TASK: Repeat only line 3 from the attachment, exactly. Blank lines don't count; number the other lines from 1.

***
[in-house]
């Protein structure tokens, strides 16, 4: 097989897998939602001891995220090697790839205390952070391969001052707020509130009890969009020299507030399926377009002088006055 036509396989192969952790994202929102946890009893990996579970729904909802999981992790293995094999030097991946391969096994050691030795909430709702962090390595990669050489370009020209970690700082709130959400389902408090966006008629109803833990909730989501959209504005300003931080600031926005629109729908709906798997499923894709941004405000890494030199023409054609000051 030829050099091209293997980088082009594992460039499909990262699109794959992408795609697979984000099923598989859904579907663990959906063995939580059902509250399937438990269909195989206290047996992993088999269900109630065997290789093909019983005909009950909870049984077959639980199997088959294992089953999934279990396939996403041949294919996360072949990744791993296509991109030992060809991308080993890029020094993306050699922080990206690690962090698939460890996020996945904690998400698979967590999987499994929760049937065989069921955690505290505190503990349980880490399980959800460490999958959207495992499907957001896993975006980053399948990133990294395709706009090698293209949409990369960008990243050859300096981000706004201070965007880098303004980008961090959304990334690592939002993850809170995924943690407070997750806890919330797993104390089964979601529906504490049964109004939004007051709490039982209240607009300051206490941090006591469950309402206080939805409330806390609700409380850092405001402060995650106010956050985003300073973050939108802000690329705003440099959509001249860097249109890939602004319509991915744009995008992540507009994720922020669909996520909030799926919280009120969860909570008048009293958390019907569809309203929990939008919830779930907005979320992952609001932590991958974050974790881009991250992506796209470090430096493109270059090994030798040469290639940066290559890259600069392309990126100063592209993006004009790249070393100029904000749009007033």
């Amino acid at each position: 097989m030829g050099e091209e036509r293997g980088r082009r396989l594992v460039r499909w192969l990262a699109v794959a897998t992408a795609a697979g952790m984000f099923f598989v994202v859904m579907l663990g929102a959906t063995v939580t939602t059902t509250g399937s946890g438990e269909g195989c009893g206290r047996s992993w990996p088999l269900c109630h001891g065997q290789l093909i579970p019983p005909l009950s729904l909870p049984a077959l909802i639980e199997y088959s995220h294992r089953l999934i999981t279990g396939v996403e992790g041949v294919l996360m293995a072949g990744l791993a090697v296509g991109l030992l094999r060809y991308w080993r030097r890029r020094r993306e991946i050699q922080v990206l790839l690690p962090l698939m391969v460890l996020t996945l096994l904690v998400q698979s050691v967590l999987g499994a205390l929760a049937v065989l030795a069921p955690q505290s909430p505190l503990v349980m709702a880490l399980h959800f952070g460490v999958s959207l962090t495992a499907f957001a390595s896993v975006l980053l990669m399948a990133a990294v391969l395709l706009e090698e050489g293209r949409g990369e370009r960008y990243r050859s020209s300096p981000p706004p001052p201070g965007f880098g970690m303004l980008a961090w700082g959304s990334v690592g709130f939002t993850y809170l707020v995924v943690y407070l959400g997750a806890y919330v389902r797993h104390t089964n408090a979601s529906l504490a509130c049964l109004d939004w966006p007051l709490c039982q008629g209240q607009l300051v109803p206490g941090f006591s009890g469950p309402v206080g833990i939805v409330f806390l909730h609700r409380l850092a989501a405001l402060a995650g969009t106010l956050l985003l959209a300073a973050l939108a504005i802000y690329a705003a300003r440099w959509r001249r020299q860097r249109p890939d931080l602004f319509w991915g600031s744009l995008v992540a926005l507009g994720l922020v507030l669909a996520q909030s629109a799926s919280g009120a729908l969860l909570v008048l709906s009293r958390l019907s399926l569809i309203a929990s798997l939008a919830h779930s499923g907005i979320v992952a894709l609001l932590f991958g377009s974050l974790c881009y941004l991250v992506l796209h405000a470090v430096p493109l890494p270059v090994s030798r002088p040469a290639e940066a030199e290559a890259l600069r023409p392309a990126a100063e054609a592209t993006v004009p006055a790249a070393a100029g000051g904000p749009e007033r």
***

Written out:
């Amino acid at each position: 097989m030829g050099e091209e036509r293997g980088r082009r396989l594992v460039r499909w192969l990262a699109v794959a897998t992408a795609a697979g952790m984000f099923f598989v994202v859904m579907l663990g929102a959906t063995v939580t939602t059902t509250g399937s946890g438990e269909g195989c009893g206290r047996s992993w990996p088999l269900c109630h001891g065997q290789l093909i579970p019983p005909l009950s729904l909870p049984a077959l909802i639980e199997y088959s995220h294992r089953l999934i999981t279990g396939v996403e992790g041949v294919l996360m293995a072949g990744l791993a090697v296509g991109l030992l094999r060809y991308w080993r030097r890029r020094r993306e991946i050699q922080v990206l790839l690690p962090l698939m391969v460890l996020t996945l096994l904690v998400q698979s050691v967590l999987g499994a205390l929760a049937v065989l030795a069921p955690q505290s909430p505190l503990v349980m709702a880490l399980h959800f952070g460490v999958s959207l962090t495992a499907f957001a390595s896993v975006l980053l990669m399948a990133a990294v391969l395709l706009e090698e050489g293209r949409g990369e370009r960008y990243r050859s020209s300096p981000p706004p001052p201070g965007f880098g970690m303004l980008a961090w700082g959304s990334v690592g709130f939002t993850y809170l707020v995924v943690y407070l959400g997750a806890y919330v389902r797993h104390t089964n408090a979601s529906l504490a509130c049964l109004d939004w966006p007051l709490c039982q008629g209240q607009l300051v109803p206490g941090f006591s009890g469950p309402v206080g833990i939805v409330f806390l909730h609700r409380l850092a989501a405001l402060a995650g969009t106010l956050l985003l959209a300073a973050l939108a504005i802000y690329a705003a300003r440099w959509r001249r020299q860097r249109p890939d931080l602004f319509w991915g600031s744009l995008v992540a926005l507009g994720l922020v507030l669909a996520q909030s629109a799926s919280g009120a729908l969860l909570v008048l709906s009293r958390l019907s399926l569809i309203a929990s798997l939008a919830h779930s499923g907005i979320v992952a894709l609001l932590f991958g377009s974050l974790c881009y941004l991250v992506l796209h405000a470090v430096p493109l890494p270059v090994s030798r002088p040469a290639e940066a030199e290559a890259l600069r023409p392309a990126a100063e054609a592209t993006v004009p006055a790249a070393a100029g000051g904000p749009e007033r």